Can't Have Your (Angel Food) Cake and Eat It Too
in the August 2012 issue of the Charity Rating Guide &
Angel Food Ministries (AFM), a
Georgia-based nonprofit that provided discounted food to families
in need across the U.S., has shut its doors. The group blamed factors
such as the poor economy and high food and fuel costs for the shutdown,
but a recent federal indictment against the charity points to different
problems. The 49-count indictment against AFM founder Joe Wingo,
his wife Linda Wingo, his son Andy Wingo, and AFM employee Harry
Michaels, alleges that theft, fraud, kickbacks, and cover-ups plagued
the charity for nearly nine nears.
Joe Wingo, who also served as a pastor
at a church he founded, started AFM in 1994, a few years after he
served a one-year prison sentence for extortion. AFM purchased food
in bulk and distributed it through a network of volunteers and churches,
allowing it to avoid many of the costs that retail stores face.
Some of the savings were passed on to its customers, who could purchase
food from AFM at about half the retail supermarket price. The group's
stated purpose was to sell affordable food to the needy, but it
actually sold food to anyone. This was a successful business model
for the charity. According to its most recent IRS Form 990, AFM
raked in $130 million in revenue in 2009 from selling over 4.8 million
boxes of food.
Federal investigators announced their
indictment against AFM's leadership in late 2011, concluding a four-year
investigation. The indictment accuses the Wingos of using AFM money
for personal gain and details their extravagant spending habits.
According to investigators, Andy Wingo once used the charity credit
card to buy $4,592 worth of sporting goods in a single day; Joe
Wingo used charity funds to purchase a $65,000 classic car; and
Linda Wingo dropped $23,564 on electronics and household appliances
in 2005 and 2006. The Wingos also allegedly used charity funds to
make a down payment on a jet aircraft, which they purchased on behalf
of their for-profit company, North Carolina Aviation Leasing, and
then leased back to AFM. These purchases were in addition to the
generous compensation the Wingos bestowed on themselves. According
to the charity's tax forms, the Wingo family received over $4.5
million in compensation from AFM from 2006 through 2009.
According to the indictment, in 2006
AFM auditors notified Joe Wingo that charity credit cards could
not be used for personal expenses. Joe Wingo signed a letter of
compliance agreeing to repay any inappropriate expenses already
charged to AFM. He then allegedly issued $1.4 million in AFM checks
to Wingo family members, calling them "bonus wages." He then required
his family members to issue checks back to AFM in the amount of
their bonuses. These funds were deposited and recorded on AFM books
as repayments for expenditures and loans taken out by Joe and Linda
Wingo, falsely erasing the debt that they owed the charity.
The defendants allegedly constructed
other elaborate schemes to cover up their spending. For example,
Andy Wingo asked William Askins, owner of AFM vendor J & W Foods,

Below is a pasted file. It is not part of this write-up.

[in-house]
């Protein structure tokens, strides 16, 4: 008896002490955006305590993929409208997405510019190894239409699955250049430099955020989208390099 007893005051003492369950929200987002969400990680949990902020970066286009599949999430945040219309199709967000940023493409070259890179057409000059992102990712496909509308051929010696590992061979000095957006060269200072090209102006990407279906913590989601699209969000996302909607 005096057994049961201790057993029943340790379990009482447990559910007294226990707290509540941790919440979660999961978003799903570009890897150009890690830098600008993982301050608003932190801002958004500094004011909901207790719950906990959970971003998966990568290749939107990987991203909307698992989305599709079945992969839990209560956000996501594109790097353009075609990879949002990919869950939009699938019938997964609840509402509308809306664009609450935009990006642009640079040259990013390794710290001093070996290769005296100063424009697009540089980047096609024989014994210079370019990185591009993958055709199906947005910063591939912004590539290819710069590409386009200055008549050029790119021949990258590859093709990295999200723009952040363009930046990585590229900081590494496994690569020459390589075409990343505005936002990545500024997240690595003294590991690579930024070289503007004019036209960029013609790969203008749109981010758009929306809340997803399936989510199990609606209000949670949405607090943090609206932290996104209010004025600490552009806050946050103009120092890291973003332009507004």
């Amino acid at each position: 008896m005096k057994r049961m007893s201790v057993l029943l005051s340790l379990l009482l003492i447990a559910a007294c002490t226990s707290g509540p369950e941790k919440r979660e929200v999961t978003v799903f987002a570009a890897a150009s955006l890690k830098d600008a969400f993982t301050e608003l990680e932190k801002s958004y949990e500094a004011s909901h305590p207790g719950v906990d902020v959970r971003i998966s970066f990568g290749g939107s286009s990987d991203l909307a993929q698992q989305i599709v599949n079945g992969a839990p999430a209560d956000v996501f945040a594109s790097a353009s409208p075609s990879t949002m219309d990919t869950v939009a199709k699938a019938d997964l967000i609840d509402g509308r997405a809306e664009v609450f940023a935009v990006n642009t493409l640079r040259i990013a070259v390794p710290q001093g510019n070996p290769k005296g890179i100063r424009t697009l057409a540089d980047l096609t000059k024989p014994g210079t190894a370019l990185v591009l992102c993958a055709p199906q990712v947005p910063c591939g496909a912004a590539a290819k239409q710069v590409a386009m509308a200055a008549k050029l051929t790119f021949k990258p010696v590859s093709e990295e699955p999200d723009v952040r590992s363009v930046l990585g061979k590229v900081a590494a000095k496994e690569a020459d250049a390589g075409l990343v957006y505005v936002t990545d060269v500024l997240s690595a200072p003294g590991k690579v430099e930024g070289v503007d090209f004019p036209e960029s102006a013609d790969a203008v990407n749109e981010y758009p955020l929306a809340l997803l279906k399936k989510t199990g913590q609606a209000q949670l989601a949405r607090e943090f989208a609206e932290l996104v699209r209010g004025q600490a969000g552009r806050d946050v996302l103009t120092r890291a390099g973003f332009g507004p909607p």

to issue a cashier's check to purchase a house for him. He then
instructed Askins to recoup the money used for this purchase by
increasing the price of items sold to AFM. A similar method was
used to funnel AFM funds to Linda Wingo. From February 2005 to December
2006, Askins issued checks to Linda Wingo totaling $110,353. Askins
increased the price of goods sold to AFM to recover the amount of
money he sent to Linda Wingo. In 2007, defendant Harry Michaels
called the president of AFM vendor, Poultry Plus, and asked him
to wire $10,000 to the Trump Plaza Hotel in Atlantic City. Michaels
reportedly advised Poultry Plus's president to bill AFM for cold
storage to recoup these funds. According to the indictment, requiring
vendors to pay kickbacks to the defendants-which were frequently
covered up with fraudulent invoices-was considered "a condition
of continuing to do business with AFM."
The indictment also states that Joe Wingo
used approximately $20,000 in charity funds to support a candidate's
bid for Sherriff of Walton County, Georgia, where AFM is located.
IRS regulations prohibit charitable organizations from intervening
in political campaigns. According to the lawsuit, Joe Wingo instructed
some of his employees that they were receiving bonuses which were
to be donated to the candidate's campaign. Other employees were
told they were receiving bonuses to reimburse them for donations
that Joe Wingo had already made on their behalf. AFM's tax form
for this period states that the charity did not engage in direct
or indirect political campaign activities.
Linda Wingo faces additional charges
on allegations that she tried to thwart investigators. According
to the indictment, she advised witnesses to avoid federal agents
and to withhold the truth from law enforcement officers. She also
reportedly instructed an AFM employee to destroy a computer hard
drive, which may have contained incriminating information.
According to the Atlanta Journal Constitution,
the defendants pleaded not guilty to charges that include conspiracy,
wire fraud, theft from an organization that received federal funds,
interstate transportation of stolen property, tampering with witnesses,
and obstruction of justice. During his status hearing, Joe Wingo
reportedly requested a court-appointed public defender for his forthcoming
trial, arguing that he could not afford to hire a private attorney.
The Journal Constitution reported that the judge denied the
request, saying, "You ought to have resources to hire any lawyer
in the state."